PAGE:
0-100apps in 6 seasons

4 goals, 11 assists, 3 MOTM, some OGs.

I didn’t find out about our glorious club until the winter of 2013. A Facebook post of some old school mates, wearing that glorious pink IIIs strip, all looking immaculate, having a great time was the opening tempter. I hadn’t played 11 a-side football before as an adult. It wasn’t since the days of Little League on Dinton Field and Latchmere Rec that I had played in a 4-4-2 formation. 5, 6, 7 a-side took over my time at university, and it didn’t happen nearly enough once I graduated. I needed to get some regular exercise.

First email sent –
To: Michael Dominic Theodore Lutz

Subject: OTFC IIIs, 22 February 2014, away against Dorking, 2pm
A lot of guff about me being an incredibly one-footed left-winger who couldn’t make a proper tackle and didn’t know how to get to Dorking.

SELECTED. I only knew one face when I got to the ground. “I thought it was supposed to be Old TIFFINIANS?!” I thought, selfishly, eventually realising that there were Tiffin Alumni playing from earlier and later than the leavers of 2006…still, it was nice to see Andy Dickinson again.

I had underestimated quite how fit one needs to be when bombing up and down a wing, running to collect the ball for throw-ins and goal kicks and also, just playing the actual game. It didn’t feel great. During the 50 minutes I played, I think I touched the ball six times, my first cross (which had been my main weapon when I was at school) was woeful; no lift at all, pathetically weak, and approximately five meters behind our lone striker for the day, John Edwards. I did eventually get a decent one on to John’s head, but, there wasn’t enough pace, and he was too far out to really call it a clear cut chance, we were both fined accordingly. We lost the game 4-2, and the scoreline really flattered us.

I stuck around for the social in that nasty little shed, with a large bowl of Dorking chilli, and stale French bread. I’d never heard of fines, players washing kits, taking footballs, drinking four pints after a fairly hectic runaround…it made me nervous, but also amused.

My first training session at Tiffin School. I recognised a few more faces from my year group, then I glanced at Tom Scott absolutely blasting the ball at Seb Rose over, and over again. “Those are some of the Is players”. “GULP. Is players?!” I sheepishly asked. “Yeah, don’t worry though, they really aren’t that good”, replied Tommo. PHEW.

55 minutes later, having ended up on my arse three times, been on the receiving end of one of Tom’s enormous flailing limbs, a grazed knee and the imprint of a football on my newly rouge thigh, I wasn’t sure whether I was going to cut it in competitive amateur football.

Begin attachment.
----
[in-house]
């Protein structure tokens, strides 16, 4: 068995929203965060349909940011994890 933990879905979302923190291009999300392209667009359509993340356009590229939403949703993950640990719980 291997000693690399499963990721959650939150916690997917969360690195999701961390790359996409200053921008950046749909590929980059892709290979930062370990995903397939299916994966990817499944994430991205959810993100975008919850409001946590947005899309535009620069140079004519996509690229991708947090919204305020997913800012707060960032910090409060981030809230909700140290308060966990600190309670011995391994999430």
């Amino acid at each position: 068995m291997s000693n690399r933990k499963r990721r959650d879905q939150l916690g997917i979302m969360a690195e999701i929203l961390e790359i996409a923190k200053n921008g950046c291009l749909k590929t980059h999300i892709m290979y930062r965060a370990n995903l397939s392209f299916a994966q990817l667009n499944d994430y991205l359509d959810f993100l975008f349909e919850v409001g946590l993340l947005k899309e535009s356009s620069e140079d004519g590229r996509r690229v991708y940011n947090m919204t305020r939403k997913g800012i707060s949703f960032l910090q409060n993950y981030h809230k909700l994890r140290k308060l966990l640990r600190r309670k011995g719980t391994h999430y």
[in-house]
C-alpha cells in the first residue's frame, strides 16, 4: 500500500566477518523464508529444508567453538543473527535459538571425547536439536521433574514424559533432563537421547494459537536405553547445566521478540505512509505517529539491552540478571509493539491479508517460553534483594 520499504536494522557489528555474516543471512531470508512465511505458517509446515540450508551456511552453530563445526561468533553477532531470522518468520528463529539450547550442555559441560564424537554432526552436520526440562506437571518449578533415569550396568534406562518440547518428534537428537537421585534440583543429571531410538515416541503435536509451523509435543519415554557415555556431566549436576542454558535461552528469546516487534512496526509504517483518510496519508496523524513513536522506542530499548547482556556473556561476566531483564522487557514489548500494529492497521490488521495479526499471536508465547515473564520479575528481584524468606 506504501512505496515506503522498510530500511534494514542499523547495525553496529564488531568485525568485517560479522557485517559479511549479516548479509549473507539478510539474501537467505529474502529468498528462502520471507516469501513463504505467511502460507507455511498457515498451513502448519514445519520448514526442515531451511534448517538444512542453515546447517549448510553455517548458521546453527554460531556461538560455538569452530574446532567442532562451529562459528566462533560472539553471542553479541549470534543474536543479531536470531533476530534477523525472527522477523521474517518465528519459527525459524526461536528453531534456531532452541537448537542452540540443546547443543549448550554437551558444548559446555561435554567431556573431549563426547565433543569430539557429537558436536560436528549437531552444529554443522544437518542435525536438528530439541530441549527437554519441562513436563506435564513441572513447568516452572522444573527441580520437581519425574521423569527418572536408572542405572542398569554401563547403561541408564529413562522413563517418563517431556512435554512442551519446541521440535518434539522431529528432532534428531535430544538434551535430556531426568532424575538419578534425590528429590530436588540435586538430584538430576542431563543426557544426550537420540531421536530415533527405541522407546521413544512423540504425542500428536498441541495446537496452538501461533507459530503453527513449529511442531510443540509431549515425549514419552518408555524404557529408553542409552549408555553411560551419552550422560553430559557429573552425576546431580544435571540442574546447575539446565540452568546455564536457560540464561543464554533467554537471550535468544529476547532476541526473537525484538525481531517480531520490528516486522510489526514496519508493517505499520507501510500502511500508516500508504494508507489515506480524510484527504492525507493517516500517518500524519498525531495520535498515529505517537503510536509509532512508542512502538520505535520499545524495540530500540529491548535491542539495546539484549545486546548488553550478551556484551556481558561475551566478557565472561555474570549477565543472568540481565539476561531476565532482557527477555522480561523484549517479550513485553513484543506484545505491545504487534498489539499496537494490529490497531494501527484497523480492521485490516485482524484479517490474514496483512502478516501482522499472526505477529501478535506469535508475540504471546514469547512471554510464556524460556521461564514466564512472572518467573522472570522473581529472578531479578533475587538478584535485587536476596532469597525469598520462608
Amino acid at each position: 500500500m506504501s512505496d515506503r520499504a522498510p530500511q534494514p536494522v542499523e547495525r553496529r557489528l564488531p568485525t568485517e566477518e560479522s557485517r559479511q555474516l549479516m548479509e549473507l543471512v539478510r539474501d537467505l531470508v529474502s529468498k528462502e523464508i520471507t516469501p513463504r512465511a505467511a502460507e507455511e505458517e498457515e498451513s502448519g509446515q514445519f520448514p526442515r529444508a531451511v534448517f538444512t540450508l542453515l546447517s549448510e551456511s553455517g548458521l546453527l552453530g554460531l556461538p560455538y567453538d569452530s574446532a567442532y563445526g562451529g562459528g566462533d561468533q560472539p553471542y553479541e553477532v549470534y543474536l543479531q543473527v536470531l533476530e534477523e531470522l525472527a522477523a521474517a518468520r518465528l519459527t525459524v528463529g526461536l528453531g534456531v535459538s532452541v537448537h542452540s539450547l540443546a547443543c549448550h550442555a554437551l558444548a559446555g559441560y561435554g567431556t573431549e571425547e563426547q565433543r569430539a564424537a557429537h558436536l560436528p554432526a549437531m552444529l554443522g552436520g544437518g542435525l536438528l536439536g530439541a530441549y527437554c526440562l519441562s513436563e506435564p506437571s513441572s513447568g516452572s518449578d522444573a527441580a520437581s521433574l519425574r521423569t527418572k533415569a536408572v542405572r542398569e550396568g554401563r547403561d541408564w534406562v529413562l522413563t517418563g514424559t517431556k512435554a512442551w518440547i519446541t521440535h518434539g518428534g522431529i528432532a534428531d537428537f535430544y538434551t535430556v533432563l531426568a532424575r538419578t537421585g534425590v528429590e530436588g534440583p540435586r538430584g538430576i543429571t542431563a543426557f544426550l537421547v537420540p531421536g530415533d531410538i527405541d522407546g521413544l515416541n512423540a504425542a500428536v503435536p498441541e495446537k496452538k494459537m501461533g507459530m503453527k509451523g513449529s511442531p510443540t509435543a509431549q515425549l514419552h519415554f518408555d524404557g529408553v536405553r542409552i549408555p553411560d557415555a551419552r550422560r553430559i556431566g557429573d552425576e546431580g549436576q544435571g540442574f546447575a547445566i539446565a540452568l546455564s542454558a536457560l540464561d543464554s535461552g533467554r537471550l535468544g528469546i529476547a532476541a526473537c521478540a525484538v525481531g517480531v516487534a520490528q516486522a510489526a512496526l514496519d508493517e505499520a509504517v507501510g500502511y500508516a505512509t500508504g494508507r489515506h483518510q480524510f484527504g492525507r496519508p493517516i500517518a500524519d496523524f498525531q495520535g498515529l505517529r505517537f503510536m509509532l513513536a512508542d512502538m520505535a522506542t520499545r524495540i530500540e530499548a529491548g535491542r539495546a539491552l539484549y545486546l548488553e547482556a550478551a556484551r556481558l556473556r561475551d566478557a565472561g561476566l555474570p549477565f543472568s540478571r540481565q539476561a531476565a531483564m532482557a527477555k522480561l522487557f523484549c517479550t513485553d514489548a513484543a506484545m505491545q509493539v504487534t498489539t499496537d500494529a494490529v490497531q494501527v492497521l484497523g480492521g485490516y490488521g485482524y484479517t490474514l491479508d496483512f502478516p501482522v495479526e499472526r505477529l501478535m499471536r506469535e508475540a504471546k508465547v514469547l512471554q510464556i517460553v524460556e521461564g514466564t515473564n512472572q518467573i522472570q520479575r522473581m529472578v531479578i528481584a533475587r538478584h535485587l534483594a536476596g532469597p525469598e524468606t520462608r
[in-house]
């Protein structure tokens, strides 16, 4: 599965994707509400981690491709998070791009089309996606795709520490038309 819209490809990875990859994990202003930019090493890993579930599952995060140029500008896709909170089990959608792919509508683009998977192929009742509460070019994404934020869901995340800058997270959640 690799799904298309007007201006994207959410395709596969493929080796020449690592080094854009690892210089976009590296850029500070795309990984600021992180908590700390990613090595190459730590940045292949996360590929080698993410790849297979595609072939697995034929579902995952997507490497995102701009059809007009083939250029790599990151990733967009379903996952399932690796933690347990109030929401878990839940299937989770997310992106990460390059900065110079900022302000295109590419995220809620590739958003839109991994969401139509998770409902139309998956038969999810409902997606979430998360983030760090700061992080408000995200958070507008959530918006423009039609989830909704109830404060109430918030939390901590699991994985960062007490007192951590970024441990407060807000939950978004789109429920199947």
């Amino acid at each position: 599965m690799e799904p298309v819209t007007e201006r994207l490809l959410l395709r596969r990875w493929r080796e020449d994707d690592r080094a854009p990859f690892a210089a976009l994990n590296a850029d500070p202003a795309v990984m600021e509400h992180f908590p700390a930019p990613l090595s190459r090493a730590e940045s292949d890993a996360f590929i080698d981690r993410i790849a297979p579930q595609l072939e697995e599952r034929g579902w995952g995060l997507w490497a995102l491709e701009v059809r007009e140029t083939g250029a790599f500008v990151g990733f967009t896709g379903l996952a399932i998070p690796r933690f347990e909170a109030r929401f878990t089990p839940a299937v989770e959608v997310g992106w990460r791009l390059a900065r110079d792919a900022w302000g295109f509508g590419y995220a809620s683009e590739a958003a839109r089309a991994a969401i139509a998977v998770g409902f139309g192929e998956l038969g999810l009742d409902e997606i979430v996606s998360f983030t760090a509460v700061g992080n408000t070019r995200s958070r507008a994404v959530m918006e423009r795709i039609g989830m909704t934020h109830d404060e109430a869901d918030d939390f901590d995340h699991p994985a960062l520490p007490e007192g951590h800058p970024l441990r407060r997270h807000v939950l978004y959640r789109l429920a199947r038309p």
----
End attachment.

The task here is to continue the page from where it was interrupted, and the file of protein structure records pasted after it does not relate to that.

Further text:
I didn’t play again for another couple of months. I was a brand new player at the club, so didn’t know who I should contact. Dicky got in touch (must have been desperate), and needed a left-sided player for a home game, against a truly nasty bunch. May have been John Fisher, possibly City of London…I forget. My first game of the OTFC IIs went a little better. The standard was marginally higher, but the opposition were real gits. It didn’t feel good to be on the receiving end of a couple of studs up challenges to the ankle. However, we drew 1-1, and it was a deeply satisfying result.

That was my last game for the 2013/14 season, and after a very average cricket season, I desperately needed to pick up competitive football again. Ciaran picked me for the IIIs, and my first game was against a talented Reigate side. We drew 1-1, and it was the most combative game of football I have ever been a part of. The opposition gestured towards me at a corner, “Big man coming in”. “Big man?!?” Well, it felt wonderful, and upon hearing it, and being the only over six-foot player in the squad that day, Ciaran immediately moved me to centreback. I loved it. It was expected of me to take out a little bit of aggression on the opposition forwards, and in my mid-20s, I was reasonably quick (for a big man). I must have looked excellent in my first few games – debatable.

However, it was my partnership with Lee Orchard that really stuck out to me. During the 2014/15 season, we both played 15 games or so each, both at centreback. Lee was aggressive, and exceptionally strong on the ball. I was tall, quick and had (have) an enormous head. We were the perfect combination for AFC Division 7 South football. I maintain that Lee is the best player I have played with at OTFC, and he really did teach me a lot. Could use him in the IIIs next season…

With the IIIs, I enjoyed two seasons of lower mid-table performances under Ciaran’s command, but we were consistent, and when we had a strong side out, we were really quite good. Langers, Bambi, Ed Whitehouse and Dan Jackson were all a key part of that squad. I have some very fond memories of those seasons, warming up around the corner flag at Old Whitgiftians to break up the substantial amount of ice on a crisp January afternoon, beating Reigate three games in a row with very tight scorelines, Rob Mitchell walking in to a glass door, to name but a few.